Trending Now

Content anticipation: The power of the magazine

When it comes to content, it is quite popular these days to herald the coming of the full digital age. The industry of digital marketing and online content marketing industry loves to pat itself on the back as it proclaims the end of print as we know it. Of course, the industry has to be right because they are, after all, experts. (They told us so themselves!)

Well, I am going to share how I view one magazine and why I think that I am not alone in still loving the medium. The magazine I am talking about is Sports Illustrated. Hang around me long enough and you will know that in my world sports is the universal language. If I am stuck at a party with people that I wouldn’t normally hang with all I need to do is find a fellow sports person and I’ll have a great time.
As I result I look forward to, in fact I anticipate, the arrival of Sports Illustrated in the mail on Thursdays. In fact, if the delivery is off by a day I suffer a bit. It’s part of my life, it’s part of my existence. It’s actually safe to say that it is part of the content of my life.

Brett Favre In Minnesota Vikings Uniform On Sp...

Image by DavidErickson via Flickr

Why? Of course, it’s the passion and escapism that I enjoy with sports. It’s the human interest. I don’t care much for the business of sports but the people intrigue me. It’s this interest that makes the content of an issue of SI the perfect thing to indulge in once a week as a treat. I love the one long feature story each week. In fact, I always thumb through it before I read it, just to see how many physical pages it takes up. I love that.
Hey, and for the marketer in you, I even love the ads. I love the pull-out ads that are three pages wide. I notice them and I absorb them. Good luck doing that on your iPad. And guess what doesn’t happen in my magazine? When I turn a page, an ad doesn’t cover up the content and force me to fight through it to read what I want. If you are an advertiser that thinks this is a good idea, then I will be as polite as possible and just imply that you might be clueless. I bet if you could see exactly where most people supposedly clicked through on those new age interstitial ads—it would be right around the “close” button. They wanted to close but they just had bad aim. As a result, you tell the advertiser they got a clickthrough. Nice!
Here’s the kicker, though. I have never (well never is strong) been to the SI Web site. Why? Because it’s not the magazine. Sure, there is a lot of content there and I bet it’s good, but the presentation is flat. Literally, it’s flat. I can’t hold it, I can’t fold it, and I can’t bring it everywhere that I might read (you fill in the blanks on that one). In fact, in its online form, the content suffers. It’s less real. It’s less visceral. It’s just less fun.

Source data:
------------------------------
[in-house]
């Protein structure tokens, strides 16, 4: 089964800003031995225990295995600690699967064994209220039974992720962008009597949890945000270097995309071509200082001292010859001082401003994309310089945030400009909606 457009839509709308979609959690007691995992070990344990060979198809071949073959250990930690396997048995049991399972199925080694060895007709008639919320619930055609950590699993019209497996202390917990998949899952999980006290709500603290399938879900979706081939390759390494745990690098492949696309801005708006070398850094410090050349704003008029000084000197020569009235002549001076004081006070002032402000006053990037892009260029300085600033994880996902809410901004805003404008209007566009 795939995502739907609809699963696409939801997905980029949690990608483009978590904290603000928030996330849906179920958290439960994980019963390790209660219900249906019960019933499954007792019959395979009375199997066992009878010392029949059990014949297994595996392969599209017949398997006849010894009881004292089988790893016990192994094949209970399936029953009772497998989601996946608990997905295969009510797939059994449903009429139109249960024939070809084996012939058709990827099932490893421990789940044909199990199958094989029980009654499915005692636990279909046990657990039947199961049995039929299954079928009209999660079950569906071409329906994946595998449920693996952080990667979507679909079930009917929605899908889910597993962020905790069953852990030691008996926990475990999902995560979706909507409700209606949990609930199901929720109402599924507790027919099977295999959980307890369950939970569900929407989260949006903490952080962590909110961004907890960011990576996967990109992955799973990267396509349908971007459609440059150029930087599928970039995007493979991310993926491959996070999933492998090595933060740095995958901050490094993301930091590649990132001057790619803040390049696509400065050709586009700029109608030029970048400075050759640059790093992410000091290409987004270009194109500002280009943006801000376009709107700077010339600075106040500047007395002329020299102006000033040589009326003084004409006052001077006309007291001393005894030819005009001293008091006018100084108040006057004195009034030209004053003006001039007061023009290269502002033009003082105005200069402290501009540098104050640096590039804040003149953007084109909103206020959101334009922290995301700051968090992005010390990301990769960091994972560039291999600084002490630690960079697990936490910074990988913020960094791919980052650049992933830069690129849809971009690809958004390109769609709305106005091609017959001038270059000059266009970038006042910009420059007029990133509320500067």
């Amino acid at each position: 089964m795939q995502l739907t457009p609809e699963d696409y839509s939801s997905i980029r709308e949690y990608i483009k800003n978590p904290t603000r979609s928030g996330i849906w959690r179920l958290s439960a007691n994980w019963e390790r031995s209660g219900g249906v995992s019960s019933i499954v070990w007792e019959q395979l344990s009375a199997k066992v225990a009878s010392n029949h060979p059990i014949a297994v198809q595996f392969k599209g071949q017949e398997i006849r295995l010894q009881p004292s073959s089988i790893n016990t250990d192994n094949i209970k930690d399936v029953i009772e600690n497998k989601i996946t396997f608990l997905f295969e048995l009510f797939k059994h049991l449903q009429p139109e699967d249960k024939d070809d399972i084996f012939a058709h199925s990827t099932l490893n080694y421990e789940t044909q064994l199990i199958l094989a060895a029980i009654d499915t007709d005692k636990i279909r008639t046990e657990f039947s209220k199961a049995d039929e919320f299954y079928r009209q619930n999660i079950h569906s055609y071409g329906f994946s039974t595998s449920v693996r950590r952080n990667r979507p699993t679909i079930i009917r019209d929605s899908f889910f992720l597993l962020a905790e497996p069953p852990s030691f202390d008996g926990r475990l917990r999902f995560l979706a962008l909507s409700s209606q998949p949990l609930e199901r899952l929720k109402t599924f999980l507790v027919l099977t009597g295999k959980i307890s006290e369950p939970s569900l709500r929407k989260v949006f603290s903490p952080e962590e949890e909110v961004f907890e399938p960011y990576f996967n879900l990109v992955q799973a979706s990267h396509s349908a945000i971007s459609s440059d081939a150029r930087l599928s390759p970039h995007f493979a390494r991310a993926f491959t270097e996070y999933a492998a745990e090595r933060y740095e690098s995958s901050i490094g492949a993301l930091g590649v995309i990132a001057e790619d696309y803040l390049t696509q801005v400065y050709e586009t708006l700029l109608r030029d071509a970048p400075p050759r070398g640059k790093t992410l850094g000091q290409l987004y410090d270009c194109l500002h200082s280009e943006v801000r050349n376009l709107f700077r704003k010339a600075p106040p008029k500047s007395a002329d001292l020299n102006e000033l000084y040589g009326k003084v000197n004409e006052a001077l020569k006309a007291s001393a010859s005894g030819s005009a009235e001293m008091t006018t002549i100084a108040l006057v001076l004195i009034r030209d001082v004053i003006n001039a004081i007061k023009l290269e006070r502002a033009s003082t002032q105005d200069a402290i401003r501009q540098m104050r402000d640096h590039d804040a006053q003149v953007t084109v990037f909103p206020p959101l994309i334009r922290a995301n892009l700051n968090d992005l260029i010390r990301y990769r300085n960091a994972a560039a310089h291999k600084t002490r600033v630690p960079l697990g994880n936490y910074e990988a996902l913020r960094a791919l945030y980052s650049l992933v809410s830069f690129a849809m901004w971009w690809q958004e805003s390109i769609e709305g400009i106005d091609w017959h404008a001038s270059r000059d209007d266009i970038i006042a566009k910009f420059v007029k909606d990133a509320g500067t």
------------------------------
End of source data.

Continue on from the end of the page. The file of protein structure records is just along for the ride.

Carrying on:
For those of you snickering that when the likes of me dies, then the magazine industry will die with me, I have a little secret to share with you. My kids love the magazine, too. They even get Sports Illustrated for Kids and they don’t go online to enjoy it. They read it like their Dad. They read it like it was originally intended. They want to read a magazine. Oh, and just try to get nine playing cards of a variety of athletes from the iPad version of SI. Apple’s good but they will never be that good.
If I never visit the SI Web site again, I will be more than fine as long as the magazine is around. The day that it doesn’t come in the mail is the day that the anticipation dies. Thus, much of the effectiveness of the content dies with it. If I can just go to the site any time and get the “news,” then it means nothing to me. I don’t want this content that way. I want it my way. I want the pop of a great photo and the fun of infographics in print. I want the feel of a page and the fun of turning a page. Call me old fashioned, but good content never goes out of fashion when it’s in the right package.
Magazines will always have a place. That place may shrink over time but it will always be a place. I’m glad for that. Excuse me while I read my magazine.

Enhanced by Zemanta

Join the Discussion

Your email address will not be published. Required fields are marked *

Back to top Back to top